8. You’ve nailed it. If ebook prices really were to drop when the paperback comes out, I’d consider that fair; I’d buy a few ebooks at the higher prices to read them sooner, and most ebooks at the lower prices, just like I do now with hardcovers and paperbacks. (In fact, I’d be more likely to pay $15 for a new ebook than $25 for a hardcover.) But based on what I’ve seen of ebook prices so far, I just don’t see it happening.

  9. Apart from – literally – a dozen or so exceptions I have bought all of my ebooks from Baen. I have of course got a load of free ones too – from Baen, PG etc. etc.

    Totally I have hundreds of ebooks (e.g. a year ago I discovered I’d bought 120 from Baen in 2008 – ).

    I don’t buy from fictionwise because I hate the confusing pricing schemes they offer and my experience of other places is worse – some won’t let me because I’m “foreign” – others charge even more that fictionwise for the same pile of electrons. Almost all of the books are crippled with DRM and the layout is frequently poor.

    I do buy from Baen because they make the process painless and (relatively) cheap – although my recent weakness for eARCs kind of holes that point. Baen seem happy with the model, their authors seem happy (I’ve seen recent comments from Dave Freer, Sarah A Hoyt, Tom Kratmann and Michael Williamson stating their contentment) and their readers are happy. It is in fact a win-win-win situation.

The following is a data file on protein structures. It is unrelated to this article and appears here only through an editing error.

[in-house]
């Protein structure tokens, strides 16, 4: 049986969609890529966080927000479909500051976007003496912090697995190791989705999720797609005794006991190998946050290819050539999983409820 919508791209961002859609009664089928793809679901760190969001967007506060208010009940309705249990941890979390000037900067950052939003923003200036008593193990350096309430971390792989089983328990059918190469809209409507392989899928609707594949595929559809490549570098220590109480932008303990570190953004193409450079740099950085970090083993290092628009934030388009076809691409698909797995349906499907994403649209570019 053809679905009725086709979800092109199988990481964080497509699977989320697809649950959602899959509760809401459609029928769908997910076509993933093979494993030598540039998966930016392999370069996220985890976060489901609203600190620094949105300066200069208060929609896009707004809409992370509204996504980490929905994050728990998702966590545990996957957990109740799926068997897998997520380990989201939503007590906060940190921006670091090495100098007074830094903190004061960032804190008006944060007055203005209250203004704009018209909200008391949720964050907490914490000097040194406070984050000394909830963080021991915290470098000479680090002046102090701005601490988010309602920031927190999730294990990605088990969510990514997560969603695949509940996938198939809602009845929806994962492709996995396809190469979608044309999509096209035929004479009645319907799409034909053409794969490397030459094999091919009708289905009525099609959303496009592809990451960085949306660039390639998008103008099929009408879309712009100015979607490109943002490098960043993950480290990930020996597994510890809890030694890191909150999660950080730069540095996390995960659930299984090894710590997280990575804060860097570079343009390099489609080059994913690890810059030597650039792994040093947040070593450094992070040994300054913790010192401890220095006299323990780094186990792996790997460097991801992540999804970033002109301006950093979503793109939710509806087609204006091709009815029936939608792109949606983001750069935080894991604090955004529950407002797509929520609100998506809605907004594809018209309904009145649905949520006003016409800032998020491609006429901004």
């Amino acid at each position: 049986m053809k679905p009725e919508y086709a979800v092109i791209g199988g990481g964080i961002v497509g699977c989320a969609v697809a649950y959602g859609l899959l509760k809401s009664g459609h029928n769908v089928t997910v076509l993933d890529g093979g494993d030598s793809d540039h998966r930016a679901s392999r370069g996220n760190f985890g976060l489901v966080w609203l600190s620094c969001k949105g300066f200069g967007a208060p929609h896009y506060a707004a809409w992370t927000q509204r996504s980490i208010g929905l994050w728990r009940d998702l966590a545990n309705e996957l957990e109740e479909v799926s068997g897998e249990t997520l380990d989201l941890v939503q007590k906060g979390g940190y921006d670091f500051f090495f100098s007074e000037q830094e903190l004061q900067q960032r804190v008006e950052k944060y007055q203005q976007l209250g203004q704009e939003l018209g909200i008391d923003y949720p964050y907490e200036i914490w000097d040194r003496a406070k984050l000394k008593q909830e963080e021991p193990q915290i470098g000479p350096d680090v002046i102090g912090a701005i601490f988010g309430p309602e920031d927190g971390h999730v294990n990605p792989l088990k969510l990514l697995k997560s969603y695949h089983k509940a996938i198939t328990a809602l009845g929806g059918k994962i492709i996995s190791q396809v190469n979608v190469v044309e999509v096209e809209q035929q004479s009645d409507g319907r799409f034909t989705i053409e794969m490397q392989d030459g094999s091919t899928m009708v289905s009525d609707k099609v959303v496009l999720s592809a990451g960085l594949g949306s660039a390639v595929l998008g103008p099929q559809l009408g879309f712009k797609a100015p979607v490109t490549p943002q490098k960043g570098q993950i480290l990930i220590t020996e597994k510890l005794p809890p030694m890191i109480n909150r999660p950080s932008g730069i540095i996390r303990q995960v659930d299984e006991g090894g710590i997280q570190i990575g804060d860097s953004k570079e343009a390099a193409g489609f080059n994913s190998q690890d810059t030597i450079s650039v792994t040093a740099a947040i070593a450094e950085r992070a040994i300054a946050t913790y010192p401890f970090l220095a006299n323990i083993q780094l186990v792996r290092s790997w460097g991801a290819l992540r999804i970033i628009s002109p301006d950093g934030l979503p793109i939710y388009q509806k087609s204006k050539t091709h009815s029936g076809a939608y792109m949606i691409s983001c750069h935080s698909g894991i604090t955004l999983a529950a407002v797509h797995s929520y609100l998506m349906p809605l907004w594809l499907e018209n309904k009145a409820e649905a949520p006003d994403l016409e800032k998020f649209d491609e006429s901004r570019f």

I flat out do not understand why publishers are unable to replicate the Baen model. They don’t need Fictionwise or Apple or Amazon or anyone else, they can perfectly well sell the books themselves (Harlequin does so it’s not just Baen). This whole agency model thing is bogus and is purely because they have decided they don’t want to talk to their readers which is, to put it bluntly, nucking futs.

  10. From someone who has been buying/reading ebooks since the Peanut Press days:

    Well done, Chris!

  11. Let’s imagine that the publishing focus is currently on sale of print products. They could be wary of e-books as they observe reverses in other industries that have focused on electronic equivalents for previously mechanical features or products. Automotive costs of electronic hardware and software are now nearly as much as purely mechanical components and the downside of brake or acceleration failure is endless. Touch screen voting, electronic finance, and electronic music delivery have all had adverse effects on their parent industries. Is it any wonder that print publishers may have seconds thoughts over electronic delivery? Print publishers may actually be the visionaries.